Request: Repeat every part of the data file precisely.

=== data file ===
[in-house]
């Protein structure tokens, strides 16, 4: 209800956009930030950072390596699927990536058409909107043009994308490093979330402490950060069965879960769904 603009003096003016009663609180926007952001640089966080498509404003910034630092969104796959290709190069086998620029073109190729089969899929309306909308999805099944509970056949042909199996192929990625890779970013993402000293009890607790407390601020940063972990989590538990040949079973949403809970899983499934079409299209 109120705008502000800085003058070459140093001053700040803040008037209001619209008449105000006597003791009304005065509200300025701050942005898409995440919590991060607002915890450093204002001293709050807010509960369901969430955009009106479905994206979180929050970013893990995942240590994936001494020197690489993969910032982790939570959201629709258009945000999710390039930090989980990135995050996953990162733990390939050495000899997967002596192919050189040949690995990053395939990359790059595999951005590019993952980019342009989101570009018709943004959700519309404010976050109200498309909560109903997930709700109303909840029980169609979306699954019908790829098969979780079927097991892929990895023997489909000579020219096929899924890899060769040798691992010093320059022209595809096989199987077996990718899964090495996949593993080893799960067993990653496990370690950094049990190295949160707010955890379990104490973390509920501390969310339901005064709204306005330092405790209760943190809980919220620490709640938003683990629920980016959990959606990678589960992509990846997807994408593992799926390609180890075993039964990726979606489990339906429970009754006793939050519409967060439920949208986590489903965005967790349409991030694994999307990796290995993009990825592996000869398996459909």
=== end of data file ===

[in-house]
């Protein structure tokens, strides 16, 4: 209800956009930030950072390596699927990536058409909107043009994308490093979330402490950060069965879960769904 603009003096003016009663609180926007952001640089966080498509404003910034630092969104796959290709190069086998620029073109190729089969899929309306909308999805099944509970056949042909199996192929990625890779970013993402000293009890607790407390601020940063972990989590538990040949079973949403809970899983499934079409299209 109120705008502000800085003058070459140093001053700040803040008037209001619209008449105000006597003791009304005065509200300025701050942005898409995440919590991060607002915890450093204002001293709050807010509960369901969430955009009106479905994206979180929050970013893990995942240590994936001494020197690489993969910032982790939570959201629709258009945000999710390039930090989980990135995050996953990162733990390939050495000899997967002596192919050189040949690995990053395939990359790059595999951005590019993952980019342009989101570009018709943004959700519309404010976050109200498309909560109903997930709700109303909840029980169609979306699954019908790829098969979780079927097991892929990895023997489909000579020219096929899924890899060769040798691992010093320059022209595809096989199987077996990718899964090495996949593993080893799960067993990653496990370690950094049990190295949160707010955890379990104490973390509920501390969310339901005064709204306005330092405790209760943190809980919220620490709640938003683990629920980016959990959606990678589960992509990846997807994408593992799926390609180890075993039964990726979606489990339906429970009754006793939050519409967060439920949208986590489903965005967790349409991030694994999307990796290995993009990825592996000869398996459909």